Kronshtadtsky District (Russian: Кроншта́дтский райо́н) is a district of the federal city of St. Petersburg, Russia. As of the 2010 Census, its population was 43,005; down from 43,385 recorded in the 2002 Census.
Fort Peter I in Kronstadt, Kronshtadtsky District
Location of Kronshtadtsky District on the 2006 map of Saint Petersburg
|Federal subject||federal city of St. Petersburg|
The federal city of Saint Petersburg, Russia, is divided into eighteen districts, which are in turn subdivided into municipal okrugs, municipal towns, and municipal settlements.Kronstadt
Kronstadt (Russian: Кроншта́дт, translit. Kronštádt [krɐnˈʂtat]), also spelled Kronshtadt, Cronstadt or Kronštádt (from German: Krone for "crown" and Stadt for "city"; Estonian: Kroonlinn) is an early 18th-century foundation which became an important international centre of commerce whose trade role was eclipsed by the growth of its strategic significance in the ensuing centuries as the primary maritime defence outpost of the former Russian capital. It is now the port city in Kronshtadtsky District of the federal city of Saint Petersburg, Russia, located on Kotlin Island, 30 kilometers (19 mi) west of Saint Petersburg, near the head of the Gulf of Finland. It is linked to the former Russian capital by a combination levee-causeway-seagate, the St Petersburg Dam, part of the city's flood defences, which also acts as road access to Kotlin island from the mainland. In March 1921, the island city was the site of the Kronstadt rebellion.
The main base of the Russian Baltic Fleet was located in Kronstadt guarding the approaches to Saint Petersburg. The historic centre of the city and its fortifications are part of the World Heritage Site that is Saint Petersburg and Related Groups of Monuments.
Kronstadt has been a place of pilgrimage for Orthodox Christians for many years due to the memory of Saint John of Kronstadt.List of districts in Russia
This is a list of districts of Russia. A district (raion) is an administrative and municipal division of a federal subject of Russia.
Within the framework of administrative divisions, the administrative districts are on the same level of hierarchy as the cities of federal subject significance and may be further subdivided into towns of district significance, urban-type settlements of district significance, and selsoviets, although the exact terms for these entities vary from one federal subject to another.
Within the framework of municipal divisions, the municipal districts are on the same level of hierarchy as urban okrugs and are further subdivided into urban settlements, rural settlements, or both. Municipal districts are commonly formed within the boundaries of existing administrative districts, although in practice there are some exceptions to this rule.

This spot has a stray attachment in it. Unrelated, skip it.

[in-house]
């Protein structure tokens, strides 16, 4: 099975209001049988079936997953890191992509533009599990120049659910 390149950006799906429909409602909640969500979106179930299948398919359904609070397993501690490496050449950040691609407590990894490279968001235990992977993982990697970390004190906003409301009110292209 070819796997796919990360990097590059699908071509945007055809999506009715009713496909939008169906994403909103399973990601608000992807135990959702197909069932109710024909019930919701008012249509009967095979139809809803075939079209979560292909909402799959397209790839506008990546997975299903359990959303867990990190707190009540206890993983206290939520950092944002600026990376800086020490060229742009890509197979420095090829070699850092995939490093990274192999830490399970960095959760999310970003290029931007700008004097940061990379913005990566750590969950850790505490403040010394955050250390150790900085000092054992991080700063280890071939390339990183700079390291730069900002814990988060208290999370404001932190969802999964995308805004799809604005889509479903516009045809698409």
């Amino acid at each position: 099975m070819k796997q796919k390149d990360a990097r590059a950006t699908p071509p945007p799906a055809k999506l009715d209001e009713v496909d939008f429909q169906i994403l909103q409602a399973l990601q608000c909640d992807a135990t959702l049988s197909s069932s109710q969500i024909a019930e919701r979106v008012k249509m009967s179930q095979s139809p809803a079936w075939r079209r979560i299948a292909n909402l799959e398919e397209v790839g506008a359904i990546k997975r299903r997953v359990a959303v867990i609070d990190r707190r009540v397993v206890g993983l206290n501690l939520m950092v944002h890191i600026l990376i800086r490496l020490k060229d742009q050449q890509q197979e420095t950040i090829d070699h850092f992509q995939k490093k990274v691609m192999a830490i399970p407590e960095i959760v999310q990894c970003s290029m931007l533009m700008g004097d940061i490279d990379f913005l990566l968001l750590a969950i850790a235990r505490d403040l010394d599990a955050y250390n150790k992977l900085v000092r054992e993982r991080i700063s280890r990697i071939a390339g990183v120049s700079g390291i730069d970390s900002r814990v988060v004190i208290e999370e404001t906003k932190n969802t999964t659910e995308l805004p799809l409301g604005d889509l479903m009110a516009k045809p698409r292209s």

Major Russian cities are divided into city districts. Despite a similarity in terminology, they are divisions of a different kind and are not within the scope of this article.
Unlike other federal subjects of Russia, the federal cities have the unique structure of the administrative-territorial divisions. The administrative-territorial divisions of the federal city of Moscow in particular include districts and settlements, which, in turn, are grouped into administrative okrugs. Only the districts are included below. However, as the districts of neither Moscow nor St. Petersburg include any inhabited localities, they do not have administrative centers.
The Republic of Crimea is a federal subject of Russia formed on the territory of the Crimean Peninsula, which is disputed between Russia and Ukraine. Within the Russian legal framework, the districts of the Autonomous Republic of Crimea (an administrative division of Ukraine) continue to be in use and are included in the tables below. The federal city of Sevastopol is also located on the peninsula, with its districts having a status similar to that of the districts of Moscow and St. Petersburg.
As of 2014, excluding Moscow, St. Petersburg, and Sevastopol, there are 1,873 administrative districts (including the 14 in the Republic of Crimea) and 1,823 municipal districts (also including the 14 in the Republic of Crimea) in Russia. All these districts have an administrative center, which is usually the same locality for both the administrative and municipal entity.Saint Petersburg City Administration
Saint Petersburg City Administration (Администрация Санкт-Петербурга) is the superior executive body of Saint Petersburg (formerly Leningrad), Russian Federation. It is located in a historic building, Smolny and known as the Government of Saint Petersburg (Правительство Санкт-Петербурга).
The head of the administration is the Governor of Saint Petersburg (Mayor of Saint Petersburg before 1996). In 1990 – 2006 the head of the city was elected by direct vote of the city residents. However, according to a Russian Federal Law accepted in 2004 (Full text in Russian: ), the governor was proposed by the President of the Russian Federation and approved (or disapproved) by the City Legislative Assembly until 2014, while in 2014 the governor was elected by popular vote of the city residents.